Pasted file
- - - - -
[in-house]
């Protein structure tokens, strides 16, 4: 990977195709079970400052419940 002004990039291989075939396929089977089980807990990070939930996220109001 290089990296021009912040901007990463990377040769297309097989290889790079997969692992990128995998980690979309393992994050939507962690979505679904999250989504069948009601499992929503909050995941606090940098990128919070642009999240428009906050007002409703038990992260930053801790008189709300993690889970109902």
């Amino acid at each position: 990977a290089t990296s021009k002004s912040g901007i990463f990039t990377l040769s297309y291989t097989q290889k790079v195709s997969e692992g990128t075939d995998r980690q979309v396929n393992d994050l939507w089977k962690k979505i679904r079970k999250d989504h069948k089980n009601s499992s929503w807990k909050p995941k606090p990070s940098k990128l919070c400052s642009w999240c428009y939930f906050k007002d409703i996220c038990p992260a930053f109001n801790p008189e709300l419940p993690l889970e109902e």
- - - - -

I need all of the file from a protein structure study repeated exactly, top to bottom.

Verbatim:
[in-house]
């Protein structure tokens, strides 16, 4: 990977195709079970400052419940 002004990039291989075939396929089977089980807990990070939930996220109001 290089990296021009912040901007990463990377040769297309097989290889790079997969692992990128995998980690979309393992994050939507962690979505679904999250989504069948009601499992929503909050995941606090940098990128919070642009999240428009906050007002409703038990992260930053801790008189709300993690889970109902």
């Amino acid at each position: 990977a290089t990296s021009k002004s912040g901007i990463f990039t990377l040769s297309y291989t097989q290889k790079v195709s997969e692992g990128t075939d995998r980690q979309v396929n393992d994050l939507w089977k962690k979505i679904r079970k999250d989504h069948k089980n009601s499992s929503w807990k909050p995941k606090p990070s940098k990128l919070c400052s642009w999240c428009y939930f906050k007002d409703i996220c038990p992260a930053f109001n801790p008189e709300l419940p993690l889970e109902e």